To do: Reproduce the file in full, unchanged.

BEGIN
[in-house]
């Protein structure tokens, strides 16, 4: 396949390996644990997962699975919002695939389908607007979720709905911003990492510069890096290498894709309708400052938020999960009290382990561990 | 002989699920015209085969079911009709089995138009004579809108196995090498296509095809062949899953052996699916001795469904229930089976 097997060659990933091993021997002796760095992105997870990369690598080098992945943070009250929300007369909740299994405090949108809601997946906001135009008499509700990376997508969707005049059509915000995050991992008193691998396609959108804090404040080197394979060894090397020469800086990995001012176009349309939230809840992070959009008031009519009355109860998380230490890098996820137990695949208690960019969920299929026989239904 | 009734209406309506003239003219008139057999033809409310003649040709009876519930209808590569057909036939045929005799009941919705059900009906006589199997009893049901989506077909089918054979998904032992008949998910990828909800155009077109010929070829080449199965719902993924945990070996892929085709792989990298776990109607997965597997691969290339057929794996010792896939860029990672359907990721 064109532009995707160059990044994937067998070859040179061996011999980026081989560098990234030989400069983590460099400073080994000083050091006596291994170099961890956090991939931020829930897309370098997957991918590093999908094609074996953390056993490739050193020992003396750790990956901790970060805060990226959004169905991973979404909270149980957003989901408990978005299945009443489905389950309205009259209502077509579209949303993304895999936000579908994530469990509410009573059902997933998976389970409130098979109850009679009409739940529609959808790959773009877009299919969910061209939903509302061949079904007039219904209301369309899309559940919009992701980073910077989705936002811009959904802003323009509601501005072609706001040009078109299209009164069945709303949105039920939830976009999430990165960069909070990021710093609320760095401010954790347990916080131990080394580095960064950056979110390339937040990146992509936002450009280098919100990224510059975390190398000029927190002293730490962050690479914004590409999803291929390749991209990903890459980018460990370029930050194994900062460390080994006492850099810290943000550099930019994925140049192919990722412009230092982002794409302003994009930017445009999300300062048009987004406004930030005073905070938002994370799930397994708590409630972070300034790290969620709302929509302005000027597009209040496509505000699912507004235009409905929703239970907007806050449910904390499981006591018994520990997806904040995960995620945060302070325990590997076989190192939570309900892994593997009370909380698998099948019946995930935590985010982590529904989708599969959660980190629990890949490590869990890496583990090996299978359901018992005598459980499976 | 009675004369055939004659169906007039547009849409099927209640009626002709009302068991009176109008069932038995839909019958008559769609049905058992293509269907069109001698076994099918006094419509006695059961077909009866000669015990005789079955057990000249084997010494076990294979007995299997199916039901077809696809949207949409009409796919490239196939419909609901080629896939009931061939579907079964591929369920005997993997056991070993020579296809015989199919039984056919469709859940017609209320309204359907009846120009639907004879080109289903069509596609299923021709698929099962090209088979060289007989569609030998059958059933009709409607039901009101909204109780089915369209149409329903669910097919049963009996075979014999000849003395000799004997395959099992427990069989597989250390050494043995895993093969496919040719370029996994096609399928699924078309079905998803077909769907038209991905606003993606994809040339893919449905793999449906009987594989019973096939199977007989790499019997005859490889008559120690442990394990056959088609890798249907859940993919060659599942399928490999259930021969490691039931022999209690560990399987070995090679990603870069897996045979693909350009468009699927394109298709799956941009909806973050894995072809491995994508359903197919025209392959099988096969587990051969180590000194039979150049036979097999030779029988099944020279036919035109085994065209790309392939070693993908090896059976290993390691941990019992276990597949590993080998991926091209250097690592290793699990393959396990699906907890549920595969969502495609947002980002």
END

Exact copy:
[in-house]
């Protein structure tokens, strides 16, 4: 396949390996644990997962699975919002695939389908607007979720709905911003990492510069890096290498894709309708400052938020999960009290382990561990 | 002989699920015209085969079911009709089995138009004579809108196995090498296509095809062949899953052996699916001795469904229930089976 097997060659990933091993021997002796760095992105997870990369690598080098992945943070009250929300007369909740299994405090949108809601997946906001135009008499509700990376997508969707005049059509915000995050991992008193691998396609959108804090404040080197394979060894090397020469800086990995001012176009349309939230809840992070959009008031009519009355109860998380230490890098996820137990695949208690960019969920299929026989239904 | 009734209406309506003239003219008139057999033809409310003649040709009876519930209808590569057909036939045929005799009941919705059900009906006589199997009893049901989506077909089918054979998904032992008949998910990828909800155009077109010929070829080449199965719902993924945990070996892929085709792989990298776990109607997965597997691969290339057929794996010792896939860029990672359907990721 064109532009995707160059990044994937067998070859040179061996011999980026081989560098990234030989400069983590460099400073080994000083050091006596291994170099961890956090991939931020829930897309370098997957991918590093999908094609074996953390056993490739050193020992003396750790990956901790970060805060990226959004169905991973979404909270149980957003989901408990978005299945009443489905389950309205009259209502077509579209949303993304895999936000579908994530469990509410009573059902997933998976389970409130098979109850009679009409739940529609959808790959773009877009299919969910061209939903509302061949079904007039219904209301369309899309559940919009992701980073910077989705936002811009959904802003323009509601501005072609706001040009078109299209009164069945709303949105039920939830976009999430990165960069909070990021710093609320760095401010954790347990916080131990080394580095960064950056979110390339937040990146992509936002450009280098919100990224510059975390190398000029927190002293730490962050690479914004590409999803291929390749991209990903890459980018460990370029930050194994900062460390080994006492850099810290943000550099930019994925140049192919990722412009230092982002794409302003994009930017445009999300300062048009987004406004930030005073905070938002994370799930397994708590409630972070300034790290969620709302929509302005000027597009209040496509505000699912507004235009409905929703239970907007806050449910904390499981006591018994520990997806904040995960995620945060302070325990590997076989190192939570309900892994593997009370909380698998099948019946995930935590985010982590529904989708599969959660980190629990890949490590869990890496583990090996299978359901018992005598459980499976 | 009675004369055939004659169906007039547009849409099927209640009626002709009302068991009176109008069932038995839909019958008559769609049905058992293509269907069109001698076994099918006094419509006695059961077909009866000669015990005789079955057990000249084997010494076990294979007995299997199916039901077809696809949207949409009409796919490239196939419909609901080629896939009931061939579907079964591929369920005997993997056991070993020579296809015989199919039984056919469709859940017609209320309204359907009846120009639907004879080109289903069509596609299923021709698929099962090209088979060289007989569609030998059958059933009709409607039901009101909204109780089915369209149409329903669910097919049963009996075979014999000849003395000799004997395959099992427990069989597989250390050494043995895993093969496919040719370029996994096609399928699924078309079905998803077909769907038209991905606003993606994809040339893919449905793999449906009987594989019973096939199977007989790499019997005859490889008559120690442990394990056959088609890798249907859940993919060659599942399928490999259930021969490691039931022999209690560990399987070995090679990603870069897996045979693909350009468009699927394109298709799956941009909806973050894995072809491995994508359903197919025209392959099988096969587990051969180590000194039979150049036979097999030779029988099944020279036919035109085994065209790309392939070693993908090896059976290993390691941990019992276990597949590993080998991926091209250097690592290793699990393959396990699906907890549920595969969502495609947002980002």